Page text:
Winter Wheat Drought

The summer is over but drought fears continue to haunt the grain markets. The rain we never received this summer has turned into snow that we hope is coming. The corn and beans have long since been harvested but the U.S. winter wheat crop is the next grain market to be left high and dry while European wheat is left to drown in its own wealth of precipitation.

The USDA Crop Progress Report showed 39% of the U.S. winter wheat crop in good or, excellent condition as of November 4th. Sounds pretty good, right? The reality is that this is the lowest, “good to excellent” rating for this time of year in the 27 years that this report has been issued. The U.S. Drought Monitor still shows drought across more than 62% of the nation. More importantly, the, “extreme drought” area still covers approximately 6% of the nation. This includes major growing areas like Nebraska and is expanding through the upper Midwest and Great Plains.

Meanwhile, across the pond, planting in France and England is well behind schedule with France’s plantings 24% behind last year’s pace. Further adding to the globally bullish tone is Russia’s recent reduction of this year’s harvest by half a million metric tons, which drops it to a 9 year low. These forces have reduced the global stocks to usage ratio, how much we have on hand relative to what we’ll need, to 25.4%, which is the lowest level seen since the 1970’s according to the USDA.

The tightness in the wheat market can be seen in its performance relative to corn and soybeans. Both corn and soybeans have pulled back considerably from the highs they made this summer. Corn is currently more than 12% off its August high and soybeans have pulled back by more than 14% from their September high. Wheat on the other hand is less than 6.5% off of the July high and has merely drifted lower following its peak.

The technical name for the chart pattern that wheat has created since its high is called a, “bull flag.” The reason for the name is when looking at the chart it resembles a flag fluttering in the breeze at the top of a flagpole. The wheat market began a vicious rally in late June, climbing more than 50% in five weeks. This rally can clearly be viewed as the flagpole. The market’s meandering since the highs have been confined to a range of 11.5%. This range marks the boundaries for the flag. Finally, as the volatility has died down, the trading ranges have become smaller and smaller. This consolidation is illustrative as the flag forms the tip of its pennant.

The market’s quiet period of consolidation also leads to the eventual eruption once the trading boundaries are violated. The expected breakout will give clear direction to the market’s participants that it is no longer in a trading range and higher prices lie waiting ahead. The target of the bull flag formation can only be determined once the breakout occurs. The simple measurement is the addition of the consolidation distance between the breakout point and the lower boundary of the flag to the breakout point itself. This is a 1:1 trade since the expected risk, without managing the position, is equal to the profit at the trade’s target price.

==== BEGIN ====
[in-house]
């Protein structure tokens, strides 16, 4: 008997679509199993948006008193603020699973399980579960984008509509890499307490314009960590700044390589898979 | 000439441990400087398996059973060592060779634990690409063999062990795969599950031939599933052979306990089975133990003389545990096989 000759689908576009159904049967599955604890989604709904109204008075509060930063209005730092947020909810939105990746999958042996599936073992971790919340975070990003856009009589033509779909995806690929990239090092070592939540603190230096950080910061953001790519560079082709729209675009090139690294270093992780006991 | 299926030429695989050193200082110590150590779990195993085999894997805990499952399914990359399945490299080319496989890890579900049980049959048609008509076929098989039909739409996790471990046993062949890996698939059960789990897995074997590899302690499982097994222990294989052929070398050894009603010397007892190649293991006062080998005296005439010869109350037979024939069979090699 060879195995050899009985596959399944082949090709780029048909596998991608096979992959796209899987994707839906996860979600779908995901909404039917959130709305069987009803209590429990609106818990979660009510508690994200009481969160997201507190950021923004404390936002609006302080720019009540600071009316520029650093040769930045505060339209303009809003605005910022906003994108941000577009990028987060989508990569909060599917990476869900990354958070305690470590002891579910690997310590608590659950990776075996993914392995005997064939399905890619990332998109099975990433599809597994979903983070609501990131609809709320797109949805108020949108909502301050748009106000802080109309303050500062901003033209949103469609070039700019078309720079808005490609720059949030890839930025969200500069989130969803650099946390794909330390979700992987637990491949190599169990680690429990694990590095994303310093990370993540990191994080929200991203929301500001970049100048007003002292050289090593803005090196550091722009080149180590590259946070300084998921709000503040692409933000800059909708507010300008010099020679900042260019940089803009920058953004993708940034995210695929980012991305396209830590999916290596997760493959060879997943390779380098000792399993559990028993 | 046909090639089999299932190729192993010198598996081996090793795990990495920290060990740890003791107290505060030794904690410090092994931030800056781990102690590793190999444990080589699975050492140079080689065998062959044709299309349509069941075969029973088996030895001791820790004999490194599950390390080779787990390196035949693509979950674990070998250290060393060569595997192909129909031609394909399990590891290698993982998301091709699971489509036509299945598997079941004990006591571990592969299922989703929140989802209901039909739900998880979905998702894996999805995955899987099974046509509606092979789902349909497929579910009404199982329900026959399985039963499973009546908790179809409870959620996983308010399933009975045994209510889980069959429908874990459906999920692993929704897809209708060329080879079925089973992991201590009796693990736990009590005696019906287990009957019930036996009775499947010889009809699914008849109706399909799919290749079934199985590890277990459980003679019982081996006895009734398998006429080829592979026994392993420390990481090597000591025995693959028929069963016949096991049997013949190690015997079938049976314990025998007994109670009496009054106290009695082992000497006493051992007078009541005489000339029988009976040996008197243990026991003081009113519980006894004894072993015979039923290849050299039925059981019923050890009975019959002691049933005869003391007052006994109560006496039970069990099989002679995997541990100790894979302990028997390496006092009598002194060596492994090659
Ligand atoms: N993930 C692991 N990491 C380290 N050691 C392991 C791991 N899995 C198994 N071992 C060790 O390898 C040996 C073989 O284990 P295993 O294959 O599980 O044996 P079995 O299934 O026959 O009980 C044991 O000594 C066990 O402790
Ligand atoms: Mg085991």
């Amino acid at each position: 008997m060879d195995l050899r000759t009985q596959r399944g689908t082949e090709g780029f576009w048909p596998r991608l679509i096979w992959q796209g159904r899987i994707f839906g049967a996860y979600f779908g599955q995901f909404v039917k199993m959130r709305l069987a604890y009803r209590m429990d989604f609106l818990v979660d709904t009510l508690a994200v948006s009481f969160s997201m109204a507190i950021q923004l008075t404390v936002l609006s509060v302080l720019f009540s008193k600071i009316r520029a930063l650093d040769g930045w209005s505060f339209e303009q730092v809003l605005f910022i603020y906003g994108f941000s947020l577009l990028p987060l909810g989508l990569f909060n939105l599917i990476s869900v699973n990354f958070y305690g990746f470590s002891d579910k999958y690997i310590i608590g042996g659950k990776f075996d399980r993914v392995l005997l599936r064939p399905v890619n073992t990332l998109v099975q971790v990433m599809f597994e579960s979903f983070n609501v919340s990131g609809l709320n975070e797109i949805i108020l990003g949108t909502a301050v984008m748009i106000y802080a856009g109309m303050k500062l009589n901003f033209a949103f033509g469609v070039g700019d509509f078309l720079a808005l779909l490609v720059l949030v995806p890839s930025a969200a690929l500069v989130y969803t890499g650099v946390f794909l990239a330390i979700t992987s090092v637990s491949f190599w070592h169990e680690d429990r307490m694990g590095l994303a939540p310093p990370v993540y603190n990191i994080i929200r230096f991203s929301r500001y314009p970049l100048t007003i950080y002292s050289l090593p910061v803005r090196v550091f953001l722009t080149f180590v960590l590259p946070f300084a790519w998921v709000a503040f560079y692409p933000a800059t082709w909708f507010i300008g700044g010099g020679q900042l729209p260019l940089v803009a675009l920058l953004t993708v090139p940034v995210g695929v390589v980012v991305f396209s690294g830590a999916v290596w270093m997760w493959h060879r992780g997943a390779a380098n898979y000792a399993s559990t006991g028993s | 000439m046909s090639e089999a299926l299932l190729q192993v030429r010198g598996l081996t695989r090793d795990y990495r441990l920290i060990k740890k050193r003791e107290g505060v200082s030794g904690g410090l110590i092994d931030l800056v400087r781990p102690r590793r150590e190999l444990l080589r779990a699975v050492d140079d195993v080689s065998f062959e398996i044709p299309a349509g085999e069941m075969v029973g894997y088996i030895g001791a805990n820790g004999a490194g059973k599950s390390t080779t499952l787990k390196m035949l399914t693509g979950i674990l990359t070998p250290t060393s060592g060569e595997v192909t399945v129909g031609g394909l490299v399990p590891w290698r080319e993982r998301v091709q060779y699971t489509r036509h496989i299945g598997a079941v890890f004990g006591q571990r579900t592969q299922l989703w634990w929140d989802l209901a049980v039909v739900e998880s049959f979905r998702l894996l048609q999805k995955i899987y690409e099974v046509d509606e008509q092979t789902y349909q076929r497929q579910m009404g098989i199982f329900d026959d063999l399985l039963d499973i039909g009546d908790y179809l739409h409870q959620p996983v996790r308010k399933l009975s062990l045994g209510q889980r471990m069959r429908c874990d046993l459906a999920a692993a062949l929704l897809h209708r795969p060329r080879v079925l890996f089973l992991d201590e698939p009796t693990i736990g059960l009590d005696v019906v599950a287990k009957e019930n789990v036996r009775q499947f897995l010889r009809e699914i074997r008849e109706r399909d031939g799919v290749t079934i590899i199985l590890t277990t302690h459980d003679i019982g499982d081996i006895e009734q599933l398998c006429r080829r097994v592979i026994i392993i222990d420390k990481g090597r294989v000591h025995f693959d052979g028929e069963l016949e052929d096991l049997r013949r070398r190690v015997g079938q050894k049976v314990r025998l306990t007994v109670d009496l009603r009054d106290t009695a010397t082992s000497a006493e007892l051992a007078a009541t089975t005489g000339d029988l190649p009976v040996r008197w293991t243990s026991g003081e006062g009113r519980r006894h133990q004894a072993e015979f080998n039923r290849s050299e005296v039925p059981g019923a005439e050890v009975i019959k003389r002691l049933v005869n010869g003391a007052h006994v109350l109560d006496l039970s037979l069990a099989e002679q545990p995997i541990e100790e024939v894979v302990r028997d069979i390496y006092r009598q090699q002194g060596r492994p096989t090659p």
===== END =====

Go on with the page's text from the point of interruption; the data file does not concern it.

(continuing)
The primary trend in the near future will certainly be higher. However, I’d like to add a note of caution to trading the wheat markets. Dennis Gartman always uses the line, “Wheat is a weed and will grow as such.” There have been several instances where a poor wheat crop has made a substantial recovery. These recuperative powers are best viewed quantitatively through the actions of commercial traders. These are the people whose livelihood depends on proper analysis of their market. Mechanically speaking, one of the best trades is to wait for commercial traders to call a top in the wheat market. This can be seen in the Commodity Futures Trading Commission’s “Commitment of Traders” report. When the commercial traders start selling, we want to be with them. Trading a commercial sell signal has generated nearly $2.50 for every $1 risked while only being in the market for 5 days. Investors will profit from being long wheat. Traders will profit doubly as they ride the tight supplies higher and catch the fall from the peak, as well.

This blog is published by Andy Waldock. Andy Waldock is a trader, analyst, broker and asset manager. Therefore, Andy Waldock may have positions for himself, his family, or, his clients in any market discussed. The blog is meant for educational purposes and to develop a dialogue among those with an interest in the commodity markets. The commodity markets employ a high degree of leverage and may not be suitable for all investors. There is substantial risk of loss in investing in futures.

This material has been prepared by a sales or trading employee or agent of Commodity & Derivative Advisors and is, or is in the nature of, a solicitation. This material is not a research report prepared by Commodity & Derivative Advisors’ Research Department. By accepting this communication, you agree that you are an experienced user of the futures markets, capable of making independent trading decisions, and agree that you are not, and will not, rely solely on this communication in making trading decisions.

The risk of loss in trading futures and/or options is substantial and each investor and/or trader must consider whether this is a suitable investment. Past performance, whether actual or indicated by simulated historical tests of strategies, is not indicative of future results. Trading advice is based on information taken from trades and statistical services and other sources that Commodity & Derivative Advisors believes are reliable. We do not guarantee that such information is accurate or complete and it should not be relied upon as such. Trading advice reflects our good faith judgment at a specific time and is subject to change without notice. There is no guarantee that the advice we give will result in profitable trades.

Leave a Reply